Scott Woods: City Council Cherry-Picks in an Orchard of Anti-Democracy
The appointment of ex-City Council member Mitchell Brown to replace the recently resigned Elizabeth Brown is the latest in a long line of moves that belittle democracy to preserve power.
About 50 percent of us had a lot of fun over the past week watching Republicans trying to elect a new Speaker of the House of Representatives. After 15 rounds of votes, near fisticuffs and other assorted shenanigans, Kevin McCarthy was finally installed (in every sense of the word).
If you weren’t a Republican, watching these representatives make the sloppiest sausage in the world was entertaining, so long as you didn’t dwell too much on the backroom deals that eventually got the job done. Deals, mind you, that will absolutely come back to bite most Americans—regardless of party affiliation—on our collective backsides. Yep, it was hilarious, in a maddening, end-of-the-world sense.
I imagine the politically blue oasis that is Columbus will be far less entertained once they realize that City Council has been working in as un-democratic a fashion.
You might be forgiven for not knowing what City Council has been up to in recent weeks, what with a National Championship game and a freshly unrepentant Golden Globes on TV. (But also, go Abbott Elementary! Go Michelle Yeoh! Go Angela Bassett!) If you missed it, here is the short version: During Monday’s session, council installed a new member—Mitchell Brown—after the resignation of President Pro Tem Elizabeth Brown.
To be clear, installing City Council members is legal in the case of vacancies. The issue is that this is almost exclusively how City Council gets new members. Sure, they’ll say that new members are put through elections, but that’s window dressing. The elections that too few of us end up voting in are stacked with ringers who have already been given the job, gaining name recognition and becoming part of the political machine. Random citizens struck with the bug for civil service who try to run for City Council seats don’t stand a chance. It’s a shell game.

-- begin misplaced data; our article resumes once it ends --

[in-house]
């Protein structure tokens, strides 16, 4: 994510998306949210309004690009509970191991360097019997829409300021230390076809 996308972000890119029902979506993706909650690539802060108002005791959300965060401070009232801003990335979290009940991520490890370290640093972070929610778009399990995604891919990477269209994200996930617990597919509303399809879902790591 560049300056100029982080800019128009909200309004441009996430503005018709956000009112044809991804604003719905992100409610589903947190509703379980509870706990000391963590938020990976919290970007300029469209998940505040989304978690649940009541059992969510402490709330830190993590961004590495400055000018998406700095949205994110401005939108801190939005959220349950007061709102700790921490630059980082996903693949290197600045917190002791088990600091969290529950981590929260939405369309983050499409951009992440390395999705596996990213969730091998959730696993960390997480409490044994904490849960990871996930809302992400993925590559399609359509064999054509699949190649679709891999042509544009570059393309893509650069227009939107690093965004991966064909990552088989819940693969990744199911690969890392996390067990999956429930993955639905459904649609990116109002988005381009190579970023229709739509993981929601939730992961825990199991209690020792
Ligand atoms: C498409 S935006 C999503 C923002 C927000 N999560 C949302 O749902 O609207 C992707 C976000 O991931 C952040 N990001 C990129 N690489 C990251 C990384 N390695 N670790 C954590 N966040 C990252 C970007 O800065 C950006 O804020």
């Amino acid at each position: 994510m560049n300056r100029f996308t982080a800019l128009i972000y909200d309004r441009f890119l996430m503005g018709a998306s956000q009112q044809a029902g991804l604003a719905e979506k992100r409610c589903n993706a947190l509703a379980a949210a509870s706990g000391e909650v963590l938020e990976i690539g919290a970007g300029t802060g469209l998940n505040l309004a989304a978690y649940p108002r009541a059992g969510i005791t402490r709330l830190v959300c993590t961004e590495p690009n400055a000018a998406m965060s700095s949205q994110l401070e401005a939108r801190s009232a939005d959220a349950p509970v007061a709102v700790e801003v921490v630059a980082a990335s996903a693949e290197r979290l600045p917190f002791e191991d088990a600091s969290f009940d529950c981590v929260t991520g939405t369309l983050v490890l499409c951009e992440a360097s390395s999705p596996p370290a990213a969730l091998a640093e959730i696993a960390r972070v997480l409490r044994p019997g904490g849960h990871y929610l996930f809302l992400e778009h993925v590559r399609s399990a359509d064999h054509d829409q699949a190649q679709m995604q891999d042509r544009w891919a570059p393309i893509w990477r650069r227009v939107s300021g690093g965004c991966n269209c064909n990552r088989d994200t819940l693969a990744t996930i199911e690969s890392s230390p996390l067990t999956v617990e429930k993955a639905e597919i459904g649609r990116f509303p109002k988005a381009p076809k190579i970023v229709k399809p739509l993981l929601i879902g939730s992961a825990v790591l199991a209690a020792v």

When the opening was announced, 27 people from various walks of life applied to be considered for the slot. That list got whittled down to eight. On Monday, the members voted to give the seat to Mitchell Brown, a former safety director who literally retired from City Council just over a year ago after serving six years. Current president Shannon Hardin said during the process that he would favor a “civic leader who can act as a caretaker.” So much for new blood. City Council isn’t even hiding its machinations anymore.
Upon Mitch Brown’s retirement way back in (checks notes) December of 2021, he stated, “I am a 13-year cancer survivor and have devoted my life to being a public servant. Now, I want to take the time to enjoy my family." Well, that was quick. Brown’s reenlistment means that five of the seven members now sitting on City Council are people who were first handpicked before they ever had to run in an election. If you’re someone who has been critical of City Council for longer than two years, that sound you’re hearing is the record being spun back because someone yelled “Rewind!” from the back of the club.
This isn’t democracy, friends. The fact that the city is run primarily by Democrats means little when they operate in the same manner and interests as the other side of the aisle. They aren’t doing this to preserve the inclinations and ideas of citizens. They do this to preserve power. If you’re wondering why they would install such an obvious ringer, consider that these will be the members until we all pretend to have a fair and open election in November. And what’s going to be different for City Council in the future? They’ll be adding two members and changing from an at-large body to a hybrid model that says candidates must live in the districts they’re seeking to represent (though voters remain citywide, so good luck with that).
While many of us were laughing at Republicans last week, we’re experiencing a genuine depletion of democracy in this city at the highest levels, again. We have street-level issues that need more than an appearance by a City Council member at a neighborhood event where we treat them like celebrities. These aren’t the kind of developments we can afford to keep letting slide off of our radars. This is one of those perennial things in Columbus that you think doesn’t affect you until it does, and by then it’s too late.